Red Poppies

BY: NIAZ A SENGUPTA


A somewhat fictionalized journal of a young queer woman's experiences in Afghanistan during the rise of the Taliban (2021).


trigger warning: mentions of sexual assault, queerphobia, death, violence, drugs


August 13, 2021: My name, Gulnoor translates to "the light of flower, divinity, and radiance" and like each one of us siblings, Father had named me too. Speaking of him, he hasn't received my calls in the past two hours and I'm starting to worry. How can I not? Kandahar has fallen, Kabul will inevitably follow suit, and yet, he's out there toiling from dawn to dusk. I don't have the guts to log into my social media accounts anymore; the anxiety makes my mind ponder over the question of whether we would ever be able to make it to the other side of the world or our lives — although that's for God to decide. The doorbell is being rung continuously; it's Father, he's panting heavily.


August 14, 2021: I miss Zahra. She came into my life like spring and her departure drained the spring from my life. Now with the Taliban rising to power, I doubt I'll ever see her again, nor the red poppies enveloping the fields we used to spend our afternoons in. I don't know why; perhaps it's the guilt of the fact that the opium from these flowers pushed Afghans to the brink of destruction, or simply heartache. Aban is watching the news, even though I tell him not to. The horror in his pale-green eyes matches the one he had when I came out four years ago, he told me it's haram and that I was bound to face execution at the hands of the Taliban; I was afraid then, not so much anymore.


August 15, 2021: "Why can't we just move elsewhere?" I asked Father, who was tending to his cacti on the windowsill, "Why don't we go to the United States like Zahra's family did?" I asked couple more questions but his concentration was unwavering, so was that sorrowful half-smile on his wrinkled face; neither Aban nor I resembled him, maybe Afra did — but she didn't live long enough to answer me. Our fates won't be much different anyway. Frustratedly walking back to my room, I can't help but peek out through the curtains into the street: they've surrounded a middle-aged woman who didn't bring a male companion to the fruit market. The cacophony has drowned out her pleas; but I know she will suffer, just like Afra did.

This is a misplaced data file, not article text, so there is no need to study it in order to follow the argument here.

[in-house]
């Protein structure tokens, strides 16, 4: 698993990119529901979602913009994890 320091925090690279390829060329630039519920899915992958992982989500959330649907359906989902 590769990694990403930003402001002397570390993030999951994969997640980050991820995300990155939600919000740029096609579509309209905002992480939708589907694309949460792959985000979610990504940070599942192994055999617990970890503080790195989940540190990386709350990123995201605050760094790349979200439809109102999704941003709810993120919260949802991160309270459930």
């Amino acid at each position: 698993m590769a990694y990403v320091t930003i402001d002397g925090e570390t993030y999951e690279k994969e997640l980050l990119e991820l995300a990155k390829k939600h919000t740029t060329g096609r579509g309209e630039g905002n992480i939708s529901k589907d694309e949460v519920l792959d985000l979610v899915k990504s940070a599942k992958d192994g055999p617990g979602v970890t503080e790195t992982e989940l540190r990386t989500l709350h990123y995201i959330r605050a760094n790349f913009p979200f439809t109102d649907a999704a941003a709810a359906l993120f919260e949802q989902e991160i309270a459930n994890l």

August 16, 2021: President Ghani fled last night, we're doomed. Aban is watching the news again; I yearn to go on a walk to one of our neighbouring gardens, but I'm concerned about his safety. Kabul has fallen, the world has left us here to die, no one will evacuate us from our deathbed. There's knocking on the door, twilight has set in and we know it can't be Father. My sixteen-year-old brother's face is painted with an expression I can never possibly comprehend, he's not even looking at me anymore. I tiptoe to my room and hide under the bed, internally cursing myself for leaving him alone. "Open up!" they scream and I wonder if Afra's screams were of the same degree when they raped and burnt her.


August 17, 2021: Just like that, I burnt my high school diploma on the kitchen stove, unknowingly triggering Aban's asthma. He's trying his best to cover it up, but those eyes don't well up for nothing; I chose to not acknowledge it either. Father didn't return last night, now I'm determined to depart from this hellhole. I wait for my brother to come out of his room but he doesn't, and my present intentions refrain me from checking up on him. I scribble lines from one of Rumi's poems — "Out beyond ideas of wrongdoing and rightdoing, there is a field. I'll meet you there," for Aban or whoever finds it, and leave it on the kitchen table, before setting out into a world I'll never be prepared for.